Student Loan Trust Says It’s Owed $5 Billion, Probably Can’t Prove it
Nearly $5 billion in private student loan debt could be wiped away because of mishandled paperwork, The New York Times reports.
The National Collegiate Student Loans Trust, a collection of 15 trusts that hold about 800,000 private student loans worth about $12 billion, manages the debt in question, owed by tens of thousands of borrowers.
According to the Times, the only borrowers who may have their slates wiped clean are those who, in most cases, took out private loans to cover costs at for-profit institutions but have since defaulted on their payments.
Students who take out private loans tend to have high interest rates and few consumer protections, and the cases against them are often shoddy. The New York Times reports that dozens of lawsuits filed by the trusts were dismissed because of “incomplete ownership records and mass-produced documentation.”
Similar problems arose 10 years ago during the housing crisis, when the courts wiped out billions in subprime mortgage debt because lenders couldn’t provide paperwork to prove they were entitled to collect on debt.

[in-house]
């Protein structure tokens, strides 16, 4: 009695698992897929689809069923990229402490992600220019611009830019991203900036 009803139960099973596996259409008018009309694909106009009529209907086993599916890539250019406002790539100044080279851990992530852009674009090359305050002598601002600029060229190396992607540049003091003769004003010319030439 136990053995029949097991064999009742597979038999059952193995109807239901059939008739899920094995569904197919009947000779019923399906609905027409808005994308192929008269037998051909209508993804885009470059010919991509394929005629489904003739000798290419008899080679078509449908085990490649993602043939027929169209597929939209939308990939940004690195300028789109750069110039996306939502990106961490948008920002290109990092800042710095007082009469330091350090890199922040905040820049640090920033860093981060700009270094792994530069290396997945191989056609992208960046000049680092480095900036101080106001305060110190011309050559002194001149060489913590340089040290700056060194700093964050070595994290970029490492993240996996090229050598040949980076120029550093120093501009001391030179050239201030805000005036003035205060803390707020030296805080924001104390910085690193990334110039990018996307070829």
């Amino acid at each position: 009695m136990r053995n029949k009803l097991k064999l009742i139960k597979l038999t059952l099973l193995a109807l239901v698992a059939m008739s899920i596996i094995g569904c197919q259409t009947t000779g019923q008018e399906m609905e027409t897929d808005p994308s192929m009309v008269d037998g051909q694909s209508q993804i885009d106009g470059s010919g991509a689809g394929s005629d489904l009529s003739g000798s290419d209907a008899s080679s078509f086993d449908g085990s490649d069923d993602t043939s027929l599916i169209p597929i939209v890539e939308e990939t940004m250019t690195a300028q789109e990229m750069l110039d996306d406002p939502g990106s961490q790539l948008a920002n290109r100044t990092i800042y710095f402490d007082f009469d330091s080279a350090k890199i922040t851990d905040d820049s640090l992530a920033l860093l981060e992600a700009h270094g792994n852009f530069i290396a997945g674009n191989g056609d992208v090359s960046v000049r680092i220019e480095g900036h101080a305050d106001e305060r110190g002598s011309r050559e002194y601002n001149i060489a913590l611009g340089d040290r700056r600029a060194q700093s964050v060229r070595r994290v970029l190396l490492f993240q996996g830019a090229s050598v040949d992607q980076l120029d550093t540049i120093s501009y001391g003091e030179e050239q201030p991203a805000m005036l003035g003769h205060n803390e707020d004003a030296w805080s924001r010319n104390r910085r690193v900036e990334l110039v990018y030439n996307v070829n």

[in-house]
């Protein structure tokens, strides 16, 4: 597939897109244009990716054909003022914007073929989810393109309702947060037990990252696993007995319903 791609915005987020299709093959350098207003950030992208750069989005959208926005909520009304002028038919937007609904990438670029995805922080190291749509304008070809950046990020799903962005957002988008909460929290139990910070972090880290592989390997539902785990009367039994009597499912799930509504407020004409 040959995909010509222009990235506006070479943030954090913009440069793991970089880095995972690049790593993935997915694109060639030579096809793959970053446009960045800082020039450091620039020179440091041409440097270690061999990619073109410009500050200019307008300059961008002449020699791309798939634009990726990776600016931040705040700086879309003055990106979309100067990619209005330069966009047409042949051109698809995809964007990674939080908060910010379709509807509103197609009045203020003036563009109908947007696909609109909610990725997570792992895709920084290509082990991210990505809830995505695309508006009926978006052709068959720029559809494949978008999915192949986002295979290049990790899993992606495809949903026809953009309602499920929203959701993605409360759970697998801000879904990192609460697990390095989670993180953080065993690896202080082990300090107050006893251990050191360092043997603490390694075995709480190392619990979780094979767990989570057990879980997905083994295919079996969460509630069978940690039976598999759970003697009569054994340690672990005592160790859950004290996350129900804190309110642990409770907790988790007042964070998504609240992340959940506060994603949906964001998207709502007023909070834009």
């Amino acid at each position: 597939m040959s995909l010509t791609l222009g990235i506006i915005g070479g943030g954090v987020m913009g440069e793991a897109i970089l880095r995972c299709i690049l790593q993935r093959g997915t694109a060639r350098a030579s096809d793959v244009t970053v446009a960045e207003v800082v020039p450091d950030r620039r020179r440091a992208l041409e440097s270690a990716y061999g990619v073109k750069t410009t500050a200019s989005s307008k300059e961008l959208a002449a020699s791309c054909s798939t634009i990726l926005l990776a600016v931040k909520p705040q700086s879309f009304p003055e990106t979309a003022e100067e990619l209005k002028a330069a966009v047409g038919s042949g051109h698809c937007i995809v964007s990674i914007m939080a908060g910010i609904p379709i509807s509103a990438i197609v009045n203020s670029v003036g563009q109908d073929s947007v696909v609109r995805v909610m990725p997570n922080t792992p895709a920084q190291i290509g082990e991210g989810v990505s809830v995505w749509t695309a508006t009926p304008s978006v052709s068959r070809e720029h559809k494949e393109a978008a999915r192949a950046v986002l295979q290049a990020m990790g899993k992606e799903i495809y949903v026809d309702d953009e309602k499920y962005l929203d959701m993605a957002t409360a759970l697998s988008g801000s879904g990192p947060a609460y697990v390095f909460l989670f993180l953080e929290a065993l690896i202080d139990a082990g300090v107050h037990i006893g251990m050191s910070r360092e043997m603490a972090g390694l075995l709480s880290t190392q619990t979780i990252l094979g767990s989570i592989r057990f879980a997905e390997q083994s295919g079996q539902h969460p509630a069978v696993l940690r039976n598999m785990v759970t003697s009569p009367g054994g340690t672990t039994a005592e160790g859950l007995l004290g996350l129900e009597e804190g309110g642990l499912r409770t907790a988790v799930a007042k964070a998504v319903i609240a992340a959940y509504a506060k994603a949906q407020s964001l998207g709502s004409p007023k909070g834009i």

National Collegiate Aggressive Collections Backfire
While National Collegiate often uses the court system to aggressively collect on delinquent accounts, it seems to only win when borrowers don’t show up the defend themselves.
Unfortunately, borrowers often don’t show up to the cases, leading to victory by default for the trusts. The resulting judgements can allow National Collegiate to garnish borrowers’ wages, Social Security checks and other income for decades.
When borrowers do fight back, though, their attorneys tend to find pages of sloppy records that often fail to prove National Collegiate can collect on the debt.
The New York Times highlighted one case in which courts erased $31,000 of one woman’s debt. The paperwork National Collegiate submitted as proof she owed the debt listed a school she never attended.
What About Federal Student Loan Borrowers in Default?
The paperwork problems the Times highlights specifically affect borrowers who took out loans from private lenders, not the federal government.
You might be disappointed that your federal student loan debt won’t be disappearing anytime soon, but there are several repayment options available to you that private borrowers cannot take advantage of. This lack of repayment options can make them more likely to default.
The most important of these options is the income-driven repayment plan, which adjusts your monthly payment based on your income. If you make 20 years of on-time payments in this program, your remaining debt could be forgiven.
If you defaulted on a private loan, consult an attorney to make sure the trust collecting on your debt is really entitled to your money.
Desiree Stennett (@desi_stennett) is a staff writer at The Penny Hoarder.
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